BYRD Infelix ego ('Byrd Edition, Vol 13')

A longstanding complete project is rounded off in impressive style

Author: 
Fabrice Fitch
BYRD Infelix ego ('Byrd Edition, Vol 13')

BYRD Infelix ego ('Byrd Edition, Vol 13')

  • Venite exultemus Domino
  • Domine, non sum dignus
  • Gradualia, Vol 1/ii: Miscellaneous and Office Texts, Visita quaesumus, Domine
  • Domine salva nos
  • Haec dies
  • Cunctis diebus
  • Gradualia, Vol 1/i: Feast of All Saints, Introit: Gaudeamus omnes
  • Gradualia, Vol 1/i: Feast of All Saints, Gradual: Timete Dominum
  • Gradualia, Vol 1/i: Feast of All Saints, Alleluia: Venite ad me
  • Gradualia, Vol 1/i: Feast of All Saints, Offertory: Iustorum animae
  • Gradualia, Vol 1/i: Feast of All Saints, Communion: Beati mundo corde
  • Gradualia, Vol 1/ii: Miscellaneous and Office Texts, Deo gratias
  • Liber secundus sacrarum cantionum, Afflicti pro peccatis nostris
  • Liber secundus sacrarum cantionum, Cantate Domino
  • Laudate Dominum
  • Liber secundus sacrarum cantionum, Infelix ego

Hyperion has done Byrd proud: to Davitt Moroney’s award-winning traversal of the complete keyboard music we can now add 13 volumes devoted to all of his sacred music. The membership of The Cardinall’s Musick has remained virtually unchanged in the many years it’s taken to complete. As with the last few volumes, this final instalment combines excerpts from the 1591 Cantiones sacrae and the Propers from Feast of All Saints from the later, monumental Gradualia of 1605/07. It’s a mixture also of the celebratory, as though the singers were congratulating themselves on a job well done – as well they might – and the penitential, concluding with the full ensemble in a finely judged and quite extrovert Infelix ego, surely one of Byrd’s most memorable motets.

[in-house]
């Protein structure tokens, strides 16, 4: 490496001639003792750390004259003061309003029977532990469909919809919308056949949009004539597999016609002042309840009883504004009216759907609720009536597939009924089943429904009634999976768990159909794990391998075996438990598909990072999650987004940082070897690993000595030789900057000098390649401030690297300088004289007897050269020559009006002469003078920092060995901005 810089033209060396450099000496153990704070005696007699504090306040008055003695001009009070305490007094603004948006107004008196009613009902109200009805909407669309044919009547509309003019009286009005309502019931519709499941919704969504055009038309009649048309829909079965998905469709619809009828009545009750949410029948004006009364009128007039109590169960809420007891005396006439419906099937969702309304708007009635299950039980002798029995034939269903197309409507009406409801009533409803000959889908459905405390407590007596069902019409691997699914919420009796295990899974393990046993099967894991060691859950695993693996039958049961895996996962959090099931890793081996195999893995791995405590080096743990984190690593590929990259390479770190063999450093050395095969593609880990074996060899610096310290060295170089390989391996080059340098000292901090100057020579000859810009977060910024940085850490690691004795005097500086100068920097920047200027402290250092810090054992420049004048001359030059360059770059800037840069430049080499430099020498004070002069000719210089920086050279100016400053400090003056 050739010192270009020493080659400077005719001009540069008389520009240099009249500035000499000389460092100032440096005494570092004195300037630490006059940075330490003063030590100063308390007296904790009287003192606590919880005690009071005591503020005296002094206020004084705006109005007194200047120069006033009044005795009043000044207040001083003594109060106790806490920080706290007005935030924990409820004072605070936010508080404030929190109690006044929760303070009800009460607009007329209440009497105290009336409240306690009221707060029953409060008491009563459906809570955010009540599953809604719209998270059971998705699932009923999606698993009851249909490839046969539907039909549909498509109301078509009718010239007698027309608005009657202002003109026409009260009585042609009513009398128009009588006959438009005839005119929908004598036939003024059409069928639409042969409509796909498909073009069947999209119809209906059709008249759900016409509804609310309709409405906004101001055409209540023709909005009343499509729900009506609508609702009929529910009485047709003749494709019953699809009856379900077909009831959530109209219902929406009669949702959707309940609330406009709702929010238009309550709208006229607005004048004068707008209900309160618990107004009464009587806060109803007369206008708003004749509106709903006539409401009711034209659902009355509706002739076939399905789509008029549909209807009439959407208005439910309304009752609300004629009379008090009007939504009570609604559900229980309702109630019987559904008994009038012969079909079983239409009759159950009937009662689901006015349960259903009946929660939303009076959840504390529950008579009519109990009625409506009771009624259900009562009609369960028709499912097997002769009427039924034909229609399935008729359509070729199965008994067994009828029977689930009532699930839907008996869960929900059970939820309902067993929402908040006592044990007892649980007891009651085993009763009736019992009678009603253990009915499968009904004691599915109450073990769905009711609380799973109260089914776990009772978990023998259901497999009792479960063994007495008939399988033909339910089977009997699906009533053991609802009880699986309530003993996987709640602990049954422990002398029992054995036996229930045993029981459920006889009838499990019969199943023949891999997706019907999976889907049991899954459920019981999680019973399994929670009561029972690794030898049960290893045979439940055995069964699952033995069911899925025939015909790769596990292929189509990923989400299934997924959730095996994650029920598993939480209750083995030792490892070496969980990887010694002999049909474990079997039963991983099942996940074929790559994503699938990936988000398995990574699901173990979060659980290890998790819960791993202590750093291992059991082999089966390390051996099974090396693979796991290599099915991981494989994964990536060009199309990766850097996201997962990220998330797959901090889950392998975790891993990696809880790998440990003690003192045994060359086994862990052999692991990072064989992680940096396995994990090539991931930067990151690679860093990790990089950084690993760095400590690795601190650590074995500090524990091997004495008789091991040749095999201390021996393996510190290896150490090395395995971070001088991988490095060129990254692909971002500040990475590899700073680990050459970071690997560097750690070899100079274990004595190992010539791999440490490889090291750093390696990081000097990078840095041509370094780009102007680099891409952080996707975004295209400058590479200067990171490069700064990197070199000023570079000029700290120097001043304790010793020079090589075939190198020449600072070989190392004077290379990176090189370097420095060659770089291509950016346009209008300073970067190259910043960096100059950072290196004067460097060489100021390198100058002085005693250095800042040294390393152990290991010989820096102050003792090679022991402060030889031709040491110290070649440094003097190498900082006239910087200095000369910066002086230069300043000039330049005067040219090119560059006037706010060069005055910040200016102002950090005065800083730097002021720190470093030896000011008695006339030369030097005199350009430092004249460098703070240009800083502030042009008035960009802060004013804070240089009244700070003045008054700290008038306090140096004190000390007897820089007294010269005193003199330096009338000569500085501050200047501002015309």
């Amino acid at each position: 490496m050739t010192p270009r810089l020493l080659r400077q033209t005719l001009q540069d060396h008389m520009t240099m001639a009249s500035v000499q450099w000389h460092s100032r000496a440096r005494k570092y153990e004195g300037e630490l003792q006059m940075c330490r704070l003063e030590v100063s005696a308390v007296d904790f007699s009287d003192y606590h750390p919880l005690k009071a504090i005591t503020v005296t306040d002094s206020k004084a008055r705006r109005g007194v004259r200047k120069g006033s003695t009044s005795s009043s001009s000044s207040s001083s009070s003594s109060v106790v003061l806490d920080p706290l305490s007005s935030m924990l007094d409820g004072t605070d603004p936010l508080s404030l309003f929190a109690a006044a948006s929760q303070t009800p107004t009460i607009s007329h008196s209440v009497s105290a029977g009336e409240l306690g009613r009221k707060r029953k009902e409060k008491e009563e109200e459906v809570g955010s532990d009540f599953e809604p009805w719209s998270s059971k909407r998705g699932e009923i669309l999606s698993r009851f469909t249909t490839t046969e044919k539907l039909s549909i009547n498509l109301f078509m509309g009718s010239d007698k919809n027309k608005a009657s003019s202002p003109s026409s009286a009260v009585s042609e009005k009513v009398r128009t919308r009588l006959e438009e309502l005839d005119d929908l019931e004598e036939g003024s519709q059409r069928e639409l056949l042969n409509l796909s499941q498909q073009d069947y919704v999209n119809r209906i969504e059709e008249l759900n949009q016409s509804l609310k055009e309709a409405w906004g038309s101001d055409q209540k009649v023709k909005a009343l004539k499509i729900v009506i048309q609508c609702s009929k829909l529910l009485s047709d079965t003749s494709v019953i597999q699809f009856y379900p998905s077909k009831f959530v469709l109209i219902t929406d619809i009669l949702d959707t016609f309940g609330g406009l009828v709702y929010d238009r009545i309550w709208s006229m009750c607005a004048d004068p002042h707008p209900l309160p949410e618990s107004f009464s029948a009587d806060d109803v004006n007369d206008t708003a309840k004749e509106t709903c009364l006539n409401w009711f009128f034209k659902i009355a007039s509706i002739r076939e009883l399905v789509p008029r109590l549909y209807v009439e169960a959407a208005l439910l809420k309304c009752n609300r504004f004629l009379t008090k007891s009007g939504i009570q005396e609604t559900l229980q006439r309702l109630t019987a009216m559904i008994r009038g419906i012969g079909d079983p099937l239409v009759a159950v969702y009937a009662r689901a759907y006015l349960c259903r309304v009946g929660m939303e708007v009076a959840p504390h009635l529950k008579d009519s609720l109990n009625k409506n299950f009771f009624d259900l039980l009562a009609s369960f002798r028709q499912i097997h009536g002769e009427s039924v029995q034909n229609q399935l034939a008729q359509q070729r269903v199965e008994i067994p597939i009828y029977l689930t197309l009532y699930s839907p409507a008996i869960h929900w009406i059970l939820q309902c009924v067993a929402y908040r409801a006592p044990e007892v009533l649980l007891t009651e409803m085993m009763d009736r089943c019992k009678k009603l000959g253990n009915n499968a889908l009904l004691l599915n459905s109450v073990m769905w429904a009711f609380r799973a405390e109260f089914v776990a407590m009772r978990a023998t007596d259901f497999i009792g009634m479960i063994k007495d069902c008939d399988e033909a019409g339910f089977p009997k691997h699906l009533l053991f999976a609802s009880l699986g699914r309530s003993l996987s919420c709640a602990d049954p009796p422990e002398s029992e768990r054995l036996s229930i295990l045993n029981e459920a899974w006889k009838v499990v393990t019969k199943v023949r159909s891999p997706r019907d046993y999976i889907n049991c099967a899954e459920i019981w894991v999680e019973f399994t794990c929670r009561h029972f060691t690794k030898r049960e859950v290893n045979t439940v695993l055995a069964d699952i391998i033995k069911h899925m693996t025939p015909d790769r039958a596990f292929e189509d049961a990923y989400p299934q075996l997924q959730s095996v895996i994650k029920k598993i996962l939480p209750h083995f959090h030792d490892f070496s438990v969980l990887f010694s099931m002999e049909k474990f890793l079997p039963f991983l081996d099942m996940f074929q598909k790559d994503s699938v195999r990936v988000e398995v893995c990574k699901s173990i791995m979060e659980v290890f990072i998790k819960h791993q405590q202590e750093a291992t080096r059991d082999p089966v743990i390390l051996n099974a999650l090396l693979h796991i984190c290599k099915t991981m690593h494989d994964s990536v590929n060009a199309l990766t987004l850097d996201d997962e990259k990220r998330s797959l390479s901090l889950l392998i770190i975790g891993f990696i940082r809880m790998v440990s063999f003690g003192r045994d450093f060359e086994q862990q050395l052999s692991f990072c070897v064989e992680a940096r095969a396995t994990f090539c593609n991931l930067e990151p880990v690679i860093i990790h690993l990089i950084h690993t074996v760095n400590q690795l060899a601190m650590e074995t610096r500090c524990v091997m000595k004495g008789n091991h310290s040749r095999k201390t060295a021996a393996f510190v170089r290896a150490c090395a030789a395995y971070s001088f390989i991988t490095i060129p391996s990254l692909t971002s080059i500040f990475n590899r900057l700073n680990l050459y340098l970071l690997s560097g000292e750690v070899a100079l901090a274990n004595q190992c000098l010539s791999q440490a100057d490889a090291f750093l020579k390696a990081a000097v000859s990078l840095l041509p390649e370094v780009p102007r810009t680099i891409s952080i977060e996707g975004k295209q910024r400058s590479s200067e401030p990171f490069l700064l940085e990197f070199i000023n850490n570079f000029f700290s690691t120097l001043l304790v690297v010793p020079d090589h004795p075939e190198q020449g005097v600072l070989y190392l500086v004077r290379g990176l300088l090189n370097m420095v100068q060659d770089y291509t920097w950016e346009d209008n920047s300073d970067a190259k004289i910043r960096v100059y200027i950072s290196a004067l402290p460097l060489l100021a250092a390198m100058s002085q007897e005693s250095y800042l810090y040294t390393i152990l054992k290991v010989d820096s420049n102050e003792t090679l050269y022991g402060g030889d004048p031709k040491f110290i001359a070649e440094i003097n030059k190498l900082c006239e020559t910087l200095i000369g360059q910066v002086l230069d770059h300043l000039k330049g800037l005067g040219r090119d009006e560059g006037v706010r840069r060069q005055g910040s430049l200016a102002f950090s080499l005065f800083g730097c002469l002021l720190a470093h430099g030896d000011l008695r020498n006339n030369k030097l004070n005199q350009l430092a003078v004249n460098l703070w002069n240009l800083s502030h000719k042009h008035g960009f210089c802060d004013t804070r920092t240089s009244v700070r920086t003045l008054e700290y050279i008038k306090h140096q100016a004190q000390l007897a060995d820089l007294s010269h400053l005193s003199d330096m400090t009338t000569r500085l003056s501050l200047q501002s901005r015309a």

Yet the same might be said of so much of this music, the craftsmanship of which is impeccable, and the expression seemingly so heartfelt (try the marvellously restrained Iustorum animae, for example). Most of it’s taken with trebles on the top lines (as the spirited opener, Venite exultemus Domino) but when the line-up consists only of men (as in Domine, non sum dignus and Domine salva nos), the blend of voices is perhaps still more convincing. There is and has been much to praise, and at a time when early music ensembles are finding it increasingly difficult to get concerts or make records, the commitment of singers and label alike is a cause for gratitude, perhaps even optimism. Congratulations to all concerned.

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